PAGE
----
Home People LibTech: Patrick Meier on Ushahidi

Disclaimer: I have done my best to transcribe the comments of these speakers at the conference on Liberation Technology in Authoritarian Regimes, and I apologize for any errors.

At the conference on Liberation Technology and Authoritarian Regimes, Patrick Meier, a fellow at the Liberation Technology Program, Strategy Group member at MAP, and the Director of Crisis Mapping and Strategic Partnerships at Ushahidi, presents the first paper, “Is Ushahidi a Liberation Technology?” (I was a co-writer).

Patrick begins by telling the story of Ushahidi’s founding, with the blogger Ory Okolloh struggling to post a sea of crowdsourced updates of post-election violence on her blog. Thus, with a group of fellow bloggers and the help of the mobile provider SafariCom, they created a shortcode and platform so people could post updates about the violence directly to a digital map online. Currently funded by the Omidyar Network, Ushahidi is now working on ways for people to report to Ushahidi via Facebook and other platforms so there is no one point of failure that can prevent people from using the application. So far Ushahidi has been downloaded 4,000 times and has been used by Al Jazeera in Gaza, the Louisiana Bucket Brigade in the Gulf of Mexico following the spill, and by media activists in the Kibera slum.

Patrick them presents two case studies. The first is Sudan VoteMonitor, which monitored the first elections in that country in 24 years, this past April. The monitors sent in messages based on 24 codes, which were used in both English and Arabic. Soon after, the site was blocked by the Sudanese government. Also, an unnamed international monitoring organization encouraged other NGOs not to participate. Although there were 3,000 vote monitors, there were only 257 reports on that came in to the installation. This was partly due to poor planning as the monitors received the mobile codes the day before the elections, as well as lack on funding.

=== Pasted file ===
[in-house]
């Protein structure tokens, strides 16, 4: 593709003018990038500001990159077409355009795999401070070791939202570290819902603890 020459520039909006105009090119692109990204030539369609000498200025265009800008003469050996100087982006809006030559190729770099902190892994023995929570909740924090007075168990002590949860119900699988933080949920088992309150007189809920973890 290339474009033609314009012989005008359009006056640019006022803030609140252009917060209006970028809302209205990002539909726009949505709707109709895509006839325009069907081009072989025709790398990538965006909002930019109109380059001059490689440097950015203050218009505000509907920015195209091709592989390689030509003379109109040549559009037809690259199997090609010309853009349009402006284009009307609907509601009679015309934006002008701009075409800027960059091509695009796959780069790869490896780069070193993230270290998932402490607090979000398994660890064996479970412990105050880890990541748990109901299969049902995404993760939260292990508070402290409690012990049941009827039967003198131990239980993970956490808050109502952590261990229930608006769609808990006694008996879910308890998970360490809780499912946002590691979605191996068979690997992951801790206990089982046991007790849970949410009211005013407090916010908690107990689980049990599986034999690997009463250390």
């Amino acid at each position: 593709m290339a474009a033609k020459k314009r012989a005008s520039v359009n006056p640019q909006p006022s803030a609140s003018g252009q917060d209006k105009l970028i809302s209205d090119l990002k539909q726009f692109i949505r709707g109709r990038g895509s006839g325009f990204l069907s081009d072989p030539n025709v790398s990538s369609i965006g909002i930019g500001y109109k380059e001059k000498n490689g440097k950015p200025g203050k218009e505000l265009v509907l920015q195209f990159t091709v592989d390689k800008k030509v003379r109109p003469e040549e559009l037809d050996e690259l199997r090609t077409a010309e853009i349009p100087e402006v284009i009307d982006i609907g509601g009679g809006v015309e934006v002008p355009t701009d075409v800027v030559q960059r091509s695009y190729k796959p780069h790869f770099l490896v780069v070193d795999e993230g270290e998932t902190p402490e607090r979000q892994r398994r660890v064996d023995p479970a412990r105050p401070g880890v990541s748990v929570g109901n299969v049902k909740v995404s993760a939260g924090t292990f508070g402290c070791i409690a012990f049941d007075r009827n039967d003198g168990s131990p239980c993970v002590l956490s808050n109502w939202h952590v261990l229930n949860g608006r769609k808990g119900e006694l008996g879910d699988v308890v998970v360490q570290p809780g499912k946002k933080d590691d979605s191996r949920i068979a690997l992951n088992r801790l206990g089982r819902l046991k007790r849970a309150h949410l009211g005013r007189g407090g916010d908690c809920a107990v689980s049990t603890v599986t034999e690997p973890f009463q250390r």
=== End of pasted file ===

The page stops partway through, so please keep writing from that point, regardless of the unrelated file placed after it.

In Egypt, an instance called U-Shadid (“You Witness”, in English in Arabic) to monitor parliamentary elections this November. The local implementers here are building out applications to allow people to report to U-Shahid through Facebook, Twitter, and even voice mail. The Egyptian government is trying to prevent this. The human rights group implementing U-Shahid, the Development and Institutionalization Support Center, has had members questioned and even detained by the police. Though monitors are aware that they may be arrested because of their participation, it has given them hope for accountability where they previously saw none.

Patrick acknowledges that these instances do not meet the systemic, comprehensive, and accurate standard of international election monitoring. Yet the fact that these authoritarian regimes are taking pains to shut down these efforts indicate that they offer some threat. They also build out on more formal efforts. Patrick ends by pointing out that the use of the platform is determined by human agency, for good or ill. “Ushahidi provides only 10% of the solution,” he says. Without funding, media outreach, and an understanding of nonviolent tactics and strategy, Ushahidi will not be helpful.

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